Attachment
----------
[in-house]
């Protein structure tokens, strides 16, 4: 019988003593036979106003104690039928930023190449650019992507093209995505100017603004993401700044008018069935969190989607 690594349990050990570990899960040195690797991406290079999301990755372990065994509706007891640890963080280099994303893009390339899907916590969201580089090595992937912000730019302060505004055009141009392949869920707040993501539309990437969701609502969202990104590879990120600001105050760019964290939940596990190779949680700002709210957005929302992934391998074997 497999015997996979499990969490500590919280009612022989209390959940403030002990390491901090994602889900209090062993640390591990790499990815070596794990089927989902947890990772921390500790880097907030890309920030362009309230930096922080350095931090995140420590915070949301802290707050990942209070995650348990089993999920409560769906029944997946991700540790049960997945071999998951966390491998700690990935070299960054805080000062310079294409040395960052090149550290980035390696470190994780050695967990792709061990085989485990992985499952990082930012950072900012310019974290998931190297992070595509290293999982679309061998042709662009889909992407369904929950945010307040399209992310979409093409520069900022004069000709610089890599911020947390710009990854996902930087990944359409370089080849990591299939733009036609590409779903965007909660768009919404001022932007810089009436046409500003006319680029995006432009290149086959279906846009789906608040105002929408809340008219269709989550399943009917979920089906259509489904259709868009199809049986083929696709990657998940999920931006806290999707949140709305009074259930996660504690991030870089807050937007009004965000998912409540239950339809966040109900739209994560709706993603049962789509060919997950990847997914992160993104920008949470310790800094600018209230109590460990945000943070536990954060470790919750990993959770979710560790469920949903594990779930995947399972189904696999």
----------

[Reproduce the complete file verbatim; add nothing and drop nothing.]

[in-house]
């Protein structure tokens, strides 16, 4: 019988003593036979106003104690039928930023190449650019992507093209995505100017603004993401700044008018069935969190989607 690594349990050990570990899960040195690797991406290079999301990755372990065994509706007891640890963080280099994303893009390339899907916590969201580089090595992937912000730019302060505004055009141009392949869920707040993501539309990437969701609502969202990104590879990120600001105050760019964290939940596990190779949680700002709210957005929302992934391998074997 497999015997996979499990969490500590919280009612022989209390959940403030002990390491901090994602889900209090062993640390591990790499990815070596794990089927989902947890990772921390500790880097907030890309920030362009309230930096922080350095931090995140420590915070949301802290707050990942209070995650348990089993999920409560769906029944997946991700540790049960997945071999998951966390491998700690990935070299960054805080000062310079294409040395960052090149550290980035390696470190994780050695967990792709061990085989485990992985499952990082930012950072900012310019974290998931190297992070595509290293999982679309061998042709662009889909992407369904929950945010307040399209992310979409093409520069900022004069000709610089890599911020947390710009990854996902930087990944359409370089080849990591299939733009036609590409779903965007909660768009919404001022932007810089009436046409500003006319680029995006432009290149086959279906846009789906608040105002929408809340008219269709989550399943009917979920089906259509489904259709868009199809049986083929696709990657998940999920931006806290999707949140709305009074259930996660504690991030870089807050937007009004965000998912409540239950339809966040109900739209994560709706993603049962789509060919997950990847997914992160993104920008949470310790800094600018209230109590460990945000943070536990954060470790919750990993959770979710560790469920949903594990779930995947399972189904696999």